ST. LOUIS – If you have a canine companion, chances are they are big fans of car rides. But animal experts want to remind you that if it’s 70 degrees or over, don’t take “Rover.”
“A lot of people think it’s a nice day outside and why don’t I take my dog with me but what many people don’t understand is that it gets really hot in the car very quickly, even when the car is parked in the shade and the windows rolled down,” said Becky Krueger, Humane Society of Missouri. “It just takes a few minutes to get to a point where it’s dangerous for the dogs to be in there.”
Two dogs died in a parked car earlier this week near High Ridge.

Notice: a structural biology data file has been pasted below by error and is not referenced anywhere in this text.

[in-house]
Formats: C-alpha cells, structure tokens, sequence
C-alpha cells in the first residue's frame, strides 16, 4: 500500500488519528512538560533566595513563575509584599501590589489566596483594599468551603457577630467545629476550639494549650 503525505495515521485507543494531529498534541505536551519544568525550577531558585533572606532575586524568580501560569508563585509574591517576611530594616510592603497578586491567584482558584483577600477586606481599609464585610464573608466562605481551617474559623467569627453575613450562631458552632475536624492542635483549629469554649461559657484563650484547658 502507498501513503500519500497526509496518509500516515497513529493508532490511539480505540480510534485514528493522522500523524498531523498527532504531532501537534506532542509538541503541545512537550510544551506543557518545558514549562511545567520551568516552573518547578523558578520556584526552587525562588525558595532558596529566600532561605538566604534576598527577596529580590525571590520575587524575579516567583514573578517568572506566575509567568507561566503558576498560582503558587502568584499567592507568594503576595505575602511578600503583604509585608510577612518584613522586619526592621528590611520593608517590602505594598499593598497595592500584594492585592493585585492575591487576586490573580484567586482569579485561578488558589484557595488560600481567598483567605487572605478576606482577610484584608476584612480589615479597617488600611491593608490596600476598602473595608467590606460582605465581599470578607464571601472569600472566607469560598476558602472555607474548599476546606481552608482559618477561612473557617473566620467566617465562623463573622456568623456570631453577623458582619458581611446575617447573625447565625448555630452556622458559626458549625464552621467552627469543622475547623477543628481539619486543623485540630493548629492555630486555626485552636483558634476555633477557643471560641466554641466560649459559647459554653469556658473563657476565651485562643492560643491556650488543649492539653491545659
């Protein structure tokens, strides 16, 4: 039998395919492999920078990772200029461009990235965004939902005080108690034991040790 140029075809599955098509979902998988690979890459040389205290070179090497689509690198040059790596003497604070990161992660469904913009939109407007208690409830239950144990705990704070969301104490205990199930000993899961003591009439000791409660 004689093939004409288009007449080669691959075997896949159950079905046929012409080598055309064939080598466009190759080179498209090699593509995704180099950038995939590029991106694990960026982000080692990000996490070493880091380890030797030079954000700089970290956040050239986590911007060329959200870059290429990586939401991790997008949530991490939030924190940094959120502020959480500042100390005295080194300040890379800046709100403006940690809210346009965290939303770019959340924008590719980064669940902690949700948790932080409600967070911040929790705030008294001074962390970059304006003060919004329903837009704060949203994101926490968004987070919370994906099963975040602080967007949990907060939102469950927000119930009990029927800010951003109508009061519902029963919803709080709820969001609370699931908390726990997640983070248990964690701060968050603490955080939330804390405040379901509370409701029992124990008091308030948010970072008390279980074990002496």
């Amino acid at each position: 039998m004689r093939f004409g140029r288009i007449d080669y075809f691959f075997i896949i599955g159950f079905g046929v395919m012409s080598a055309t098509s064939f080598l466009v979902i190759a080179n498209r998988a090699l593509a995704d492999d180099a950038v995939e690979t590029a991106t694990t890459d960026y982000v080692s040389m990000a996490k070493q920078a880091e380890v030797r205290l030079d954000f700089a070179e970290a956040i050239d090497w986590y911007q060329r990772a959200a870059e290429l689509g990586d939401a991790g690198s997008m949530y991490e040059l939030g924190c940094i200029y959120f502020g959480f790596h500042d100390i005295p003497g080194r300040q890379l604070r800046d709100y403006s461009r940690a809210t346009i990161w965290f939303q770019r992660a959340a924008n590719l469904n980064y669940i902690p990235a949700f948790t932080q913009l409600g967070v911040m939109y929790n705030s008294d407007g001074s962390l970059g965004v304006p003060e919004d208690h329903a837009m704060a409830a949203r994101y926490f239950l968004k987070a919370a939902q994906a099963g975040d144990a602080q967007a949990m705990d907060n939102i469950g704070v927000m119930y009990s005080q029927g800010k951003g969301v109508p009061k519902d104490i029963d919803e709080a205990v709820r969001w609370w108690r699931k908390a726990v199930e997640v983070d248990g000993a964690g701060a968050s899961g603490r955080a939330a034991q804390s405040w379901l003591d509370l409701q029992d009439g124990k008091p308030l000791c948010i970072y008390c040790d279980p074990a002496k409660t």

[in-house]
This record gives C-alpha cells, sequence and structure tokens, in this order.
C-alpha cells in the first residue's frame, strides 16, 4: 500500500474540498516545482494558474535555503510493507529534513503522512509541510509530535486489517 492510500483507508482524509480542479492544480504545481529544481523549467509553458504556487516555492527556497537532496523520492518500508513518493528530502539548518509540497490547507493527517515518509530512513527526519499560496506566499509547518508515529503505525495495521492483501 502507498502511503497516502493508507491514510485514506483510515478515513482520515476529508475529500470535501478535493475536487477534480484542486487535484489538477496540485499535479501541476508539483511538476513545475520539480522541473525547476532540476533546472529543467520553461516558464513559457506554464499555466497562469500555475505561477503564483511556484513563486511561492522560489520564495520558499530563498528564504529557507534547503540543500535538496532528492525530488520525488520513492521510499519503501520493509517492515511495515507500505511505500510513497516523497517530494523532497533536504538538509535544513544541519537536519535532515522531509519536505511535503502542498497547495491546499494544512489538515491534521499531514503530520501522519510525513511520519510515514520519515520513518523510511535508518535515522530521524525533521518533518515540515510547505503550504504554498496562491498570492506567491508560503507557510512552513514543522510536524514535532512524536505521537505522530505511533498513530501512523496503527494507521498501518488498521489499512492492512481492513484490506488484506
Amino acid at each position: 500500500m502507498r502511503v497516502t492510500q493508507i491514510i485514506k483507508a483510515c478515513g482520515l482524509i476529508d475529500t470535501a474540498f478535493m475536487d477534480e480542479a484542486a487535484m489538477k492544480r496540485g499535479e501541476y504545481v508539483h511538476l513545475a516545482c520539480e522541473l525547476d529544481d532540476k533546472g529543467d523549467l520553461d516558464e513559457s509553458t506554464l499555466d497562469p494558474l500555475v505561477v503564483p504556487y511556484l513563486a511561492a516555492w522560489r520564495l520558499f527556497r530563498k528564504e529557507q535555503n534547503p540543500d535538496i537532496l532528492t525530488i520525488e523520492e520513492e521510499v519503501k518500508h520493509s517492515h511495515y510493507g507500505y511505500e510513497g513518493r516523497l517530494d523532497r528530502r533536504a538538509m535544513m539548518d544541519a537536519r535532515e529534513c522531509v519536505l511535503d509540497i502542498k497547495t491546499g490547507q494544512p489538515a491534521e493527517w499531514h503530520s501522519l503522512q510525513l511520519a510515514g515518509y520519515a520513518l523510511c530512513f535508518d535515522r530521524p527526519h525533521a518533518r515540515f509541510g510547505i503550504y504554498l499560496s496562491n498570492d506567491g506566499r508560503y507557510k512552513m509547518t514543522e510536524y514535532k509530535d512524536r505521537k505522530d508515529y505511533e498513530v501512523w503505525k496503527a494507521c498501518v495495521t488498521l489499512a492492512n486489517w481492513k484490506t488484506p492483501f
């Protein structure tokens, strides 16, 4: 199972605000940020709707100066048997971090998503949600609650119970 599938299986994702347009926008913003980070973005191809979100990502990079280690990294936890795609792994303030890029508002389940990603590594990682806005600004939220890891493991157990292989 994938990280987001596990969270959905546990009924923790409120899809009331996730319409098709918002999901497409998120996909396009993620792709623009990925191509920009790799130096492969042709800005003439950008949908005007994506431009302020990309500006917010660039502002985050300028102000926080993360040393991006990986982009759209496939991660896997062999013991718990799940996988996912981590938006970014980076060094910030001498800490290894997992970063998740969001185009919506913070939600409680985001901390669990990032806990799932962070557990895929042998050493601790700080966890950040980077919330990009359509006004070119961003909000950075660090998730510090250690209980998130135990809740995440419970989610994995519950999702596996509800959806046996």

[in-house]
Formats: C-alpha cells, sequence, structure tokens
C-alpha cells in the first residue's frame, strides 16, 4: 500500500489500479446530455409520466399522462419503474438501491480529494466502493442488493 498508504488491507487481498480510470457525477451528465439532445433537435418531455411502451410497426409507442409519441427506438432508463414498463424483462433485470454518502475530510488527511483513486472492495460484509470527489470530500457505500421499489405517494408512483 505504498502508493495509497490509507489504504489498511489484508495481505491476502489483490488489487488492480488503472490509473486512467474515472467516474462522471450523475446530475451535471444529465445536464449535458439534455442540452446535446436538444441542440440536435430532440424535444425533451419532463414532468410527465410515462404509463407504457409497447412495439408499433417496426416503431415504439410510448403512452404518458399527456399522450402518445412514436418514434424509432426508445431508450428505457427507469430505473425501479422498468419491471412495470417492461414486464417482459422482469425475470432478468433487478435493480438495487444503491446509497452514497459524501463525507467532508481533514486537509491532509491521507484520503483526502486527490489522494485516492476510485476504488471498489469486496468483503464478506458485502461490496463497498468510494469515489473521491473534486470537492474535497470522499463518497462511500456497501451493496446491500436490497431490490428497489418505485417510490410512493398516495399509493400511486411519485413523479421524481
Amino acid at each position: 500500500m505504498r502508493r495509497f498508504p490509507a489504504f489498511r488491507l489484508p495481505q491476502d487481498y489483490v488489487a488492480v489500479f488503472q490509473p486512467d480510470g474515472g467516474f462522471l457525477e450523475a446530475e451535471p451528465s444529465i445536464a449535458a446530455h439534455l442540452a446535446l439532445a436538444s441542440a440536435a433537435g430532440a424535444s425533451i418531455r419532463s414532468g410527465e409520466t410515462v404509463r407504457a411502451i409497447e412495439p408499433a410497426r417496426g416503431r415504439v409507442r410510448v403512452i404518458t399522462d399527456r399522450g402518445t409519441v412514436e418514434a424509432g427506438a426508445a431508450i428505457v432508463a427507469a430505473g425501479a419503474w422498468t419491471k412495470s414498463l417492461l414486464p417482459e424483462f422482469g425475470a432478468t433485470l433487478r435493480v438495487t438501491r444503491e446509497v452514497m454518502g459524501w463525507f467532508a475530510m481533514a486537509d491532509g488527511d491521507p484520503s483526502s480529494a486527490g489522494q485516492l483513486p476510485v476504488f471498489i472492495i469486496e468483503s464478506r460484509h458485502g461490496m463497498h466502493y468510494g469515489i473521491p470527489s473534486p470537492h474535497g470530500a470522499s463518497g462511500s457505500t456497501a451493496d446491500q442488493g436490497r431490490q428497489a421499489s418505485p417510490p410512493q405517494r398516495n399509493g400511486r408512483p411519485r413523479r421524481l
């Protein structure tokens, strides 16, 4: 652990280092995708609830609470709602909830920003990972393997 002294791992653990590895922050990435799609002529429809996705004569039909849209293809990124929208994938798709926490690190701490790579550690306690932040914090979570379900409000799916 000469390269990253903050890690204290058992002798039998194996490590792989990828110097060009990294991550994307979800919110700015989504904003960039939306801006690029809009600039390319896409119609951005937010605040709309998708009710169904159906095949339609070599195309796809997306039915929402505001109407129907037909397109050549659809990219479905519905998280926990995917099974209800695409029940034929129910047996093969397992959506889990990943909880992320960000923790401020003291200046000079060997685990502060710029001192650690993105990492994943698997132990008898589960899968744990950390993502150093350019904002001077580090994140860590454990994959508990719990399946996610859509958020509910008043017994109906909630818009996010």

According to our news partners at the St. Louis Post-Dispatch, the owner left the car running with the air conditioner on and when she returned, the vehicle had run out of gas.
“Dogs can suffer from heat stroke or heat exhaustion just as much as we can,” says Krueger. “Even if the car is parked in the shade and the windows down, after 70 degrees, it’s just too dangerous.”
The Humane Society of Missouri is encouraging dog owners to leave their pets at home, especially when temperatures are 90 degrees and above.
And if you see a dog in a parked car on a hot day?
“If you do see a dog locked in a car and the owners are not around the best thing to do is not break into the car, that’s not legal,” says Krueger. “But what you should do is call your local police department and call our Animal Cruelty Task Force.”
You can contact the Humane Society’s Animal Cruelty Task Force at 314-647-4400.